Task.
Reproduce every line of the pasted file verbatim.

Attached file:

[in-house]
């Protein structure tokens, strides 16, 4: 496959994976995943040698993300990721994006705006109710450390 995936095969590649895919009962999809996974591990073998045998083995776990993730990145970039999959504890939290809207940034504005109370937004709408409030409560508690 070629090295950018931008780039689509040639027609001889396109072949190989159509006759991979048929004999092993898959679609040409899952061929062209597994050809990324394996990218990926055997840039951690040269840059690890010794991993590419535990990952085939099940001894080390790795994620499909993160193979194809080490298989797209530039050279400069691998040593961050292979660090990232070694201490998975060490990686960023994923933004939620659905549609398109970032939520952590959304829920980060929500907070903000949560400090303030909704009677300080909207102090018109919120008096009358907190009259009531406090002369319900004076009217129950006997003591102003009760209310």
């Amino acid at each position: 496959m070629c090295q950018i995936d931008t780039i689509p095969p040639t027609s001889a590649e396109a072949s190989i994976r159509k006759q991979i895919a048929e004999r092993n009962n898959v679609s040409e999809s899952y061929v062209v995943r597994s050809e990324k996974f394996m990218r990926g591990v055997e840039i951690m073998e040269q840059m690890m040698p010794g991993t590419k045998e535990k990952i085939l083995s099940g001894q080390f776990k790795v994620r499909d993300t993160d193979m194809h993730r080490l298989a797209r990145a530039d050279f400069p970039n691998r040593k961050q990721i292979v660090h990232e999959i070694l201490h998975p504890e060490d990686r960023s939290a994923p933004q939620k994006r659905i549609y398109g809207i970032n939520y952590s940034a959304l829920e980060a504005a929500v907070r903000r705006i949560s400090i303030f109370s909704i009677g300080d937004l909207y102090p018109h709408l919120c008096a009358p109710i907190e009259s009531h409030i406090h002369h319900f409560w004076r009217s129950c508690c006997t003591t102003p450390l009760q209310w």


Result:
[in-house]
């Protein structure tokens, strides 16, 4: 496959994976995943040698993300990721994006705006109710450390 995936095969590649895919009962999809996974591990073998045998083995776990993730990145970039999959504890939290809207940034504005109370937004709408409030409560508690 070629090295950018931008780039689509040639027609001889396109072949190989159509006759991979048929004999092993898959679609040409899952061929062209597994050809990324394996990218990926055997840039951690040269840059690890010794991993590419535990990952085939099940001894080390790795994620499909993160193979194809080490298989797209530039050279400069691998040593961050292979660090990232070694201490998975060490990686960023994923933004939620659905549609398109970032939520952590959304829920980060929500907070903000949560400090303030909704009677300080909207102090018109919120008096009358907190009259009531406090002369319900004076009217129950006997003591102003009760209310």
């Amino acid at each position: 496959m070629c090295q950018i995936d931008t780039i689509p095969p040639t027609s001889a590649e396109a072949s190989i994976r159509k006759q991979i895919a048929e004999r092993n009962n898959v679609s040409e999809s899952y061929v062209v995943r597994s050809e990324k996974f394996m990218r990926g591990v055997e840039i951690m073998e040269q840059m690890m040698p010794g991993t590419k045998e535990k990952i085939l083995s099940g001894q080390f776990k790795v994620r499909d993300t993160d193979m194809h993730r080490l298989a797209r990145a530039d050279f400069p970039n691998r040593k961050q990721i292979v660090h990232e999959i070694l201490h998975p504890e060490d990686r960023s939290a994923p933004q939620k994006r659905i549609y398109g809207i970032n939520y952590s940034a959304l829920e980060a504005a929500v907070r903000r705006i949560s400090i303030f109370s909704i009677g300080d937004l909207y102090p018109h709408l919120c008096a009358p109710i907190e009259s009531h409030i406090h002369h319900f409560w004076r009217s129950c508690c006997t003591t102003p450390l009760q209310w």